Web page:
can run flat in about 6 months of heavy city use, needs some open running to fully charge the

battery up. From that,  it looks like  the charging system prioritises the 48 volt hybrid side.


I don’t understand their concern because 12V Puma battery should be kept charged continuously by step-down 48-to-12 Volt converter much like if vehicle had a 12V (nominal) alternator.  Maybe they are discussing something weird that’s not obvious (at least to me), or they could be worried about an issue that’s been addressed.

 

Anyway, getting back to new future vehicle architecture, it seems Musk did share with Farley specs on 48V Cybertruck electrical hoping to convert industry from 12 to 48 Volts.  Video with Musk and Sandy Munro is interesting because it points out how difficult and involved it was to switch to 48V, but also what is gained.  Whether one likes Musk or not for personal reasons, I give him credit for willing to take risks in order to achieve what his uncompromising personality wants.  It will be interesting to see if other manufacturers adopt 48V electrical on next generation vehicles, or if they stick with 12V.

 

https://insideevs.com/news/699798/tesla-shares-cybertruck-48v-architecture/

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48V electrical systems have been around for over a decade, long before Tesla used it.

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1 hour ago, akirby said:

48V electrical systems have been around for over a decade, long before Tesla used it.


I don’t believe we are talking about the same thing.  I could be wrong though, just not aware of any manufacturer using 48V except for power which is very different application.  Various European manufacturers started using 48V years ago but kept 12V at same time.  Again, I could be wrong but not aware of any production vehicle prior to Cybertruck replacing  all.12V with 48V.

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19 hours ago, jpd80 said:

Europe is also showing that evolving designs form existing ICE vehicles is still a viable option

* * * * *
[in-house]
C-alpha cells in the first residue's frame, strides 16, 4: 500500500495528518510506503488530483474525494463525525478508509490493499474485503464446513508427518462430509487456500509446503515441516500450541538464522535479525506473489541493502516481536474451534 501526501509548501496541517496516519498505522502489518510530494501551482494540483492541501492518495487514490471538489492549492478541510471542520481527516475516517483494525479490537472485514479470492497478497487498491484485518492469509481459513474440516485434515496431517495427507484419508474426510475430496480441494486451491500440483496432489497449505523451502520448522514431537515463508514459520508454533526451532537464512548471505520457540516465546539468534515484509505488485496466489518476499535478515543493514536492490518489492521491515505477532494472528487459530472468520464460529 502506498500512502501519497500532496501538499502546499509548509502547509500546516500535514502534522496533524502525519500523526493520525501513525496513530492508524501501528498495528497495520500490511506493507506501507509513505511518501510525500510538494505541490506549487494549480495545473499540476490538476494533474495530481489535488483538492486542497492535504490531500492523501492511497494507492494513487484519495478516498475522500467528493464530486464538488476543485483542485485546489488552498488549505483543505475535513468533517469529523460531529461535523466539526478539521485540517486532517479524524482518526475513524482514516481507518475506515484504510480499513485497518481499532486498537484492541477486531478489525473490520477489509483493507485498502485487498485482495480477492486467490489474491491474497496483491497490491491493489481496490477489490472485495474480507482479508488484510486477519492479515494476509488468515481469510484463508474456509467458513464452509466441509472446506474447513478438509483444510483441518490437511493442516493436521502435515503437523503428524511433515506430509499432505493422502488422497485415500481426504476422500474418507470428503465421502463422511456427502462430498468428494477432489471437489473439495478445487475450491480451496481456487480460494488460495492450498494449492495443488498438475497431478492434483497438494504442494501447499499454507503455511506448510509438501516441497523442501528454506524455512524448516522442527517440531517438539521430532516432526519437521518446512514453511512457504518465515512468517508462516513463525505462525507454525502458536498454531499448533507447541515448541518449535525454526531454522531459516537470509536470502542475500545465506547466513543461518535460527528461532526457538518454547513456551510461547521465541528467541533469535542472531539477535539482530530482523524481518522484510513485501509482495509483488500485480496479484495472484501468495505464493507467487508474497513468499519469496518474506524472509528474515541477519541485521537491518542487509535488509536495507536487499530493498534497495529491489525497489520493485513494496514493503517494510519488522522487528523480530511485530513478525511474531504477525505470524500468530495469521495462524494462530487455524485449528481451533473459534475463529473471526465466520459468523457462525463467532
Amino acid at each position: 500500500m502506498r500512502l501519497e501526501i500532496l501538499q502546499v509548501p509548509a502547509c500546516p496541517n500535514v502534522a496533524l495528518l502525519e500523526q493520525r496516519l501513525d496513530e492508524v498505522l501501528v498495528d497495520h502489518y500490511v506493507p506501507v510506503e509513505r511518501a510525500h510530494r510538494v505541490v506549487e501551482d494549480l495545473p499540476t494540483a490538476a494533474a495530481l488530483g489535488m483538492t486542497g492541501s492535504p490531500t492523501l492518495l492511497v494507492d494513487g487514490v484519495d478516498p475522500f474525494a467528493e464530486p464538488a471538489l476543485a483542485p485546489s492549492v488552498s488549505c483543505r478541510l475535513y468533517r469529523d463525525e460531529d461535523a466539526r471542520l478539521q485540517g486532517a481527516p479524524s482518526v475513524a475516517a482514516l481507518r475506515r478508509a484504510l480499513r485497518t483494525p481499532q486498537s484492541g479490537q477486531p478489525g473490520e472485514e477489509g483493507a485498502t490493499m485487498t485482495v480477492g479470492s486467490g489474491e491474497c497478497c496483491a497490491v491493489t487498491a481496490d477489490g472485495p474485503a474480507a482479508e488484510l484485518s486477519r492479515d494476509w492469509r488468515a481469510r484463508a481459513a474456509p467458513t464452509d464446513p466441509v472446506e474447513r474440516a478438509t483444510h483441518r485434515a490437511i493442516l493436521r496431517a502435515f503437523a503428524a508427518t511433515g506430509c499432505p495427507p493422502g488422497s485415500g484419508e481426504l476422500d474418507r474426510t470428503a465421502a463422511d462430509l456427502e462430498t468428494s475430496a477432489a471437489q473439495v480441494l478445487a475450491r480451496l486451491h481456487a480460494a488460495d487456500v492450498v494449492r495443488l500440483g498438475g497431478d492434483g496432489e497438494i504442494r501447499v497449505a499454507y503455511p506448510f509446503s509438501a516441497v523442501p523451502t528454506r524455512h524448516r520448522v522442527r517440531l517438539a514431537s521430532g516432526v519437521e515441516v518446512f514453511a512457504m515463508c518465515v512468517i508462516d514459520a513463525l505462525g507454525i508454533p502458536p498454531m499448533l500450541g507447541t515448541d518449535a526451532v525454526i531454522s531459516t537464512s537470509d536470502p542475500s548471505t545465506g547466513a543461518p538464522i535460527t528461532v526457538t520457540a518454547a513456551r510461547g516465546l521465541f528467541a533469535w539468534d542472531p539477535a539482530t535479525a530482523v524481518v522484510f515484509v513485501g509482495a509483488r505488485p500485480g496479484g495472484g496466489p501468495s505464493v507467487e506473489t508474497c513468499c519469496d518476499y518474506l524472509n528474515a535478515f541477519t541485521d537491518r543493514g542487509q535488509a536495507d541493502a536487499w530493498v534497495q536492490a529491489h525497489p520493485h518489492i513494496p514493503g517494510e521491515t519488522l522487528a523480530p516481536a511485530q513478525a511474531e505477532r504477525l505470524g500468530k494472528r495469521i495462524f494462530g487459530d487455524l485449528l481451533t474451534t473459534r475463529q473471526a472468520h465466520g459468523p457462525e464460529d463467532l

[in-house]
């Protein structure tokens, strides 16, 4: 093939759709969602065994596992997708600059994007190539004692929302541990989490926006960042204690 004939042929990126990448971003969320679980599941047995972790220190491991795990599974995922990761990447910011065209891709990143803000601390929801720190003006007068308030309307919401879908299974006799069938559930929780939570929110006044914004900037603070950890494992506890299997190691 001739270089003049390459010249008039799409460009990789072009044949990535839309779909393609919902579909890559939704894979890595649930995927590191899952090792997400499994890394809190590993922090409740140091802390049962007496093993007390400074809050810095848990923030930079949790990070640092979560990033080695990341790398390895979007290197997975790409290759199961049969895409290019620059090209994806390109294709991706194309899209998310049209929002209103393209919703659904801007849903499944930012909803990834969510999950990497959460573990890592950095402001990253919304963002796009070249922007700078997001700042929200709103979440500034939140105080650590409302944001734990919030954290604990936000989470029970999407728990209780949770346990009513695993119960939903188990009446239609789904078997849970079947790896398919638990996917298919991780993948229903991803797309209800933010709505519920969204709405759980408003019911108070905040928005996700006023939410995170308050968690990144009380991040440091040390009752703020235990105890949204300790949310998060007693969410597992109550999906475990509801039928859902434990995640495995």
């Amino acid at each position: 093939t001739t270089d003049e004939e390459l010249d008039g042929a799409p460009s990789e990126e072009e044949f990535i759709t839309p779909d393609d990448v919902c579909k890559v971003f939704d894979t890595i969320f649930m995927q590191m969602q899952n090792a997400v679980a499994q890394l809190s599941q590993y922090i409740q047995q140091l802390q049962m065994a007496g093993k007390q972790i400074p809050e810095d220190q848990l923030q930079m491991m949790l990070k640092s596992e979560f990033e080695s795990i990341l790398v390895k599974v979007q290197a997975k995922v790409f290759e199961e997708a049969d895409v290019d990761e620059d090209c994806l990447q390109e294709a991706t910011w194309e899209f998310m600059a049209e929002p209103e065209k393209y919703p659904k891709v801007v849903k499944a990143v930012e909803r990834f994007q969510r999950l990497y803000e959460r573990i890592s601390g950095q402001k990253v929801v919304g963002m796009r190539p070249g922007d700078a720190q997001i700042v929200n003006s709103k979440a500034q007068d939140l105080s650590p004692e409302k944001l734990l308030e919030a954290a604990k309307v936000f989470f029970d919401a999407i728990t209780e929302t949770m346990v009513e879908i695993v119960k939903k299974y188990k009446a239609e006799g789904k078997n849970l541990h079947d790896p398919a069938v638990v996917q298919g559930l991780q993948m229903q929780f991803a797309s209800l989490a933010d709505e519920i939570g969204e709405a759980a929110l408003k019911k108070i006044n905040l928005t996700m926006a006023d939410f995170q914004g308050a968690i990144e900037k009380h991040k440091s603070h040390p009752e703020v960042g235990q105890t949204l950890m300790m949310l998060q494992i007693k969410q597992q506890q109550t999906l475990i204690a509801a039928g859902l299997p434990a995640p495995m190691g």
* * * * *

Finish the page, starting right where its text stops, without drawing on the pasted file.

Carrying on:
especially with smaller cost sensitive vehicles. 

I'm curious to see if these affordable Ford EVs on CE1 follow that strategy. Ford could just take the bronco sport and maverick bodies and throw an electric platform under them rather than redesigning them from scratch. That being said, while it would be more expensive, if we were to get an all electric maverick or something, I would prefer for it to have its own unique design, perhaps shortening the hood by quite a bit to make the truck even smaller with a bigger bed. 

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2 hours ago, Rick73 said:


I don’t believe we are talking about the same thing.  I could be wrong though, just not aware of any manufacturer using 48V except for power which is very different application.  Various European manufacturers started using 48V years ago but kept 12V at same time.  Again, I could be wrong but not aware of any production vehicle prior to Cybertruck replacing  all.12V with 48V.


Tesla is a bad word around here, even if you quote Farley saying they're going to follow Tesla's lead because they're more efficient in every aspect, from design to manufacturing to the end product.

I've seen some people claiming Mercedes did it first, but pretty sure most people are confusing mild hybrids that still step down to 12v for all the inside functions.

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41 minutes ago, Captainp4 said:


Tesla is a bad word around here

More like most of us respect some of what Tesla has done, but don't view them as this fantastic, flawless car company that's gonna put everyone else out of business in a few years. Tesla has really good software, and battery tech, as well as a stellar public charging system. They're pretty terrible just about everywhere else to be honest. 

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13 minutes ago, DeluxeStang said: